Recent studies have shown that IL-35 plays an important role in autoimmune diseases. The in vitro studies of Pope and Shahrara [17] confirmed that IL-35 could effectively inhibit Th17 cells and significantly relieve the arthritis symptoms of mice in a collagen-induced arthritis (CIA) mouse model. Similar results were found in an experimental autoimmune encephalomyelitis (EAE) model and an experimental allergic myositis (EAM) model, suggesting that IL-35 has an important immune regulatory function in inflammation and autoimmune diseases [18]. In previous studies, IL-35 has been confirmed to be associated with a variety of inflammatory and immune diseases. However, the study subjects were mainly limited to animal models, and a correlation between IL-35 and VMC has not been reported.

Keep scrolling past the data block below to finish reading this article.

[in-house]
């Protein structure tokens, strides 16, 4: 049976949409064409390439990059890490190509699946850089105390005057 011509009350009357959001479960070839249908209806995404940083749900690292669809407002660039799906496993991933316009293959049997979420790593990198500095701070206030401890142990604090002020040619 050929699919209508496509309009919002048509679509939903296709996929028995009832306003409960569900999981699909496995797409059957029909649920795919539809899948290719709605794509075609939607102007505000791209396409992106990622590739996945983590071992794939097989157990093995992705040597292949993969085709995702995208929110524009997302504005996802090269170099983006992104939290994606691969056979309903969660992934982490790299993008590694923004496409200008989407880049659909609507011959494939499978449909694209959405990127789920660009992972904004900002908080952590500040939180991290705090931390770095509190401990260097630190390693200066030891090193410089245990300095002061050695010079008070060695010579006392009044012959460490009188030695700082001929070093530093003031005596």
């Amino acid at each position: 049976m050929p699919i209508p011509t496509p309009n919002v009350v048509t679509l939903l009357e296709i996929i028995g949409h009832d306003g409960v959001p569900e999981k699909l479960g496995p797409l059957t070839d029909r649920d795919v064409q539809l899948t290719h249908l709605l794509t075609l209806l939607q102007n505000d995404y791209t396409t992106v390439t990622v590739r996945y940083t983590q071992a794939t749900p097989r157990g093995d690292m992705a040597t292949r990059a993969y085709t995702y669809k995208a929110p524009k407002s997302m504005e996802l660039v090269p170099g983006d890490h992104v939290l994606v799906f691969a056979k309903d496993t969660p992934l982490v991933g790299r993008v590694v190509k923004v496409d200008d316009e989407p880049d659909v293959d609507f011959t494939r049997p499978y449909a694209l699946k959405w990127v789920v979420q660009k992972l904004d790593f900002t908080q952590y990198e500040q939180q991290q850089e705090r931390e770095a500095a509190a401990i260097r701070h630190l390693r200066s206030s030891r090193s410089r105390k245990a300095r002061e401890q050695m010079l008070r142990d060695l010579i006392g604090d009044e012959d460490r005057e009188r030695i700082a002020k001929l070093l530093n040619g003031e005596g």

As a marker for myocardial injury, cTnI has been used in clinical practice for many years. In recent years, due to its high myocardial specificity, high sensitivity to the degree of myocardial injury, and longer diagnostic window, cTnI has replaced the creatine kinase-myocardial band (CK-MB) as a specific marker for the diagnosis of myocardial injury. Previous studies have shown that the number of Th17 cells in peripheral blood in acute phase VMC patients is increased and shows a positive correlation with the severity of myocardial injury [10]. After treatment with IL-17 monoclonal antibodies, the myocarditis symptoms in EAM mice were also significantly relieved, suggesting that IL-17 cells have important functions in inflammatory responses and immune injury in the myocardium [19]. Inhibition of the differentiation or function of Th17 cells could disrupt the positive feedback between the inflammatory and immune responses; therefore, these cells could be tested as a new target for VMC treatment.